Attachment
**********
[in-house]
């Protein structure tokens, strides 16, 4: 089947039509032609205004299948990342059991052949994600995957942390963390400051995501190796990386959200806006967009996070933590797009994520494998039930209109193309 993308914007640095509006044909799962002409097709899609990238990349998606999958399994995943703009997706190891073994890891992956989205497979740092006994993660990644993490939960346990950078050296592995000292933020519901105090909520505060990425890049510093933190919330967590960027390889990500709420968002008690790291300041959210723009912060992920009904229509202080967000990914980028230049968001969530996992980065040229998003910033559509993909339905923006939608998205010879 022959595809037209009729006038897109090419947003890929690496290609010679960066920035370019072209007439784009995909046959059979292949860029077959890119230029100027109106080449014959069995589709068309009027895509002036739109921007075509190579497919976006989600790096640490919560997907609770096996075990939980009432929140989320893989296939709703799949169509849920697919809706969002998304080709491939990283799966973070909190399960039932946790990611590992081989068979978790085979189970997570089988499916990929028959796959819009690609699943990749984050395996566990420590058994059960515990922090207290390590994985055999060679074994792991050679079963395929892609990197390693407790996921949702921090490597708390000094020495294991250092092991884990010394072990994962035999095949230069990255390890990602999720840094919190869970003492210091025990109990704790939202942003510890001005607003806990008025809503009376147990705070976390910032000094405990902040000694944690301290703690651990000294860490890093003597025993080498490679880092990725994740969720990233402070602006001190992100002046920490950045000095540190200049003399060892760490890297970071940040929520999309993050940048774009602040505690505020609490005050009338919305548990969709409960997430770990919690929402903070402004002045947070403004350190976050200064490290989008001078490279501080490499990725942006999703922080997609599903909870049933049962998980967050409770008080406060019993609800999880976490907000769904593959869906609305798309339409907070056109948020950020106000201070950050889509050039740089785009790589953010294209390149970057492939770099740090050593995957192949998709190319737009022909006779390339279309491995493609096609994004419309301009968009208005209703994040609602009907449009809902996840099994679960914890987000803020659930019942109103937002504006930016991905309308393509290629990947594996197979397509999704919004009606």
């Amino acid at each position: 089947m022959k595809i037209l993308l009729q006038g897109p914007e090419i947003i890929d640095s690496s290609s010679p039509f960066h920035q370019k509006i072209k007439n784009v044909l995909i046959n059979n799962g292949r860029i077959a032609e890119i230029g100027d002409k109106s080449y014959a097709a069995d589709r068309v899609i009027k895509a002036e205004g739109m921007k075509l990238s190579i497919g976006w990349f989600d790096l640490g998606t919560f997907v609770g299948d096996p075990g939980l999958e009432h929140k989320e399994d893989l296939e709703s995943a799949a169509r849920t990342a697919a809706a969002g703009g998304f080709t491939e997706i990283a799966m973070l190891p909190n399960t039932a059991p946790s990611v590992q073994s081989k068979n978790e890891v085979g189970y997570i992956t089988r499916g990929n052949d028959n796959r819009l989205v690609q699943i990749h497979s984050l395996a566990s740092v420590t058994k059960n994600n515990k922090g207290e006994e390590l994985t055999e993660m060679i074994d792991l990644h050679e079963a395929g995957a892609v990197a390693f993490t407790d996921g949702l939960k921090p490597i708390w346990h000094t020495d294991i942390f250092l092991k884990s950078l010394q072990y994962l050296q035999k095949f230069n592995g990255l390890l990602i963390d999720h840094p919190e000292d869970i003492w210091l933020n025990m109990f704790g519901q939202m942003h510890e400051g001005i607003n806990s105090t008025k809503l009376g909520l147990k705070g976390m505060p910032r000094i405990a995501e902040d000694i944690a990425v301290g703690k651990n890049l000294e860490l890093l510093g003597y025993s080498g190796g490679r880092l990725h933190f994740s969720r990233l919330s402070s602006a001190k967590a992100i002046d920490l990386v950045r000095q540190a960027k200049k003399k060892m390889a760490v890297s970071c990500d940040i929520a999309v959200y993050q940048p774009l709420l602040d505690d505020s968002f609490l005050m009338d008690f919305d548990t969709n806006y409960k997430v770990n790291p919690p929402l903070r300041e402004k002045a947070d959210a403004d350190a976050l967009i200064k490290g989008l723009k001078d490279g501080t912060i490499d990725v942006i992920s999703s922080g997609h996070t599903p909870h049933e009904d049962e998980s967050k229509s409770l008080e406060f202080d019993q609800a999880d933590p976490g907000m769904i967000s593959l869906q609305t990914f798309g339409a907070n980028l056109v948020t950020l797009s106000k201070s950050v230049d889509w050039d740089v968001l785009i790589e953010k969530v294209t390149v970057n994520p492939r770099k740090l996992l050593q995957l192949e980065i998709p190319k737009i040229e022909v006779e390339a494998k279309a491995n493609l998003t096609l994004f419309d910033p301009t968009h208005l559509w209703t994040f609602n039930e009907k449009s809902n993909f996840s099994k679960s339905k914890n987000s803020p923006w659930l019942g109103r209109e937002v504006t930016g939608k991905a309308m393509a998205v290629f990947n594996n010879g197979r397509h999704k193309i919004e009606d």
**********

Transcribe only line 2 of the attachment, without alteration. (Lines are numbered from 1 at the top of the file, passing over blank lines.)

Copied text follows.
């Protein structure tokens, strides 16, 4: 089947039509032609205004299948990342059991052949994600995957942390963390400051995501190796990386959200806006967009996070933590797009994520494998039930209109193309 993308914007640095509006044909799962002409097709899609990238990349998606999958399994995943703009997706190891073994890891992956989205497979740092006994993660990644993490939960346990950078050296592995000292933020519901105090909520505060990425890049510093933190919330967590960027390889990500709420968002008690790291300041959210723009912060992920009904229509202080967000990914980028230049968001969530996992980065040229998003910033559509993909339905923006939608998205010879 022959595809037209009729006038897109090419947003890929690496290609010679960066920035370019072209007439784009995909046959059979292949860029077959890119230029100027109106080449014959069995589709068309009027895509002036739109921007075509190579497919976006989600790096640490919560997907609770096996075990939980009432929140989320893989296939709703799949169509849920697919809706969002998304080709491939990283799966973070909190399960039932946790990611590992081989068979978790085979189970997570089988499916990929028959796959819009690609699943990749984050395996566990420590058994059960515990922090207290390590994985055999060679074994792991050679079963395929892609990197390693407790996921949702921090490597708390000094020495294991250092092991884990010394072990994962035999095949230069990255390890990602999720840094919190869970003492210091025990109990704790939202942003510890001005607003806990008025809503009376147990705070976390910032000094405990902040000694944690301290703690651990000294860490890093003597025993080498490679880092990725994740969720990233402070602006001190992100002046920490950045000095540190200049003399060892760490890297970071940040929520999309993050940048774009602040505690505020609490005050009338919305548990969709409960997430770990919690929402903070402004002045947070403004350190976050200064490290989008001078490279501080490499990725942006999703922080997609599903909870049933049962998980967050409770008080406060019993609800999880976490907000769904593959869906609305798309339409907070056109948020950020106000201070950050889509050039740089785009790589953010294209390149970057492939770099740090050593995957192949998709190319737009022909006779390339279309491995493609096609994004419309301009968009208005209703994040609602009907449009809902996840099994679960914890987000803020659930019942109103937002504006930016991905309308393509290629990947594996197979397509999704919004009606």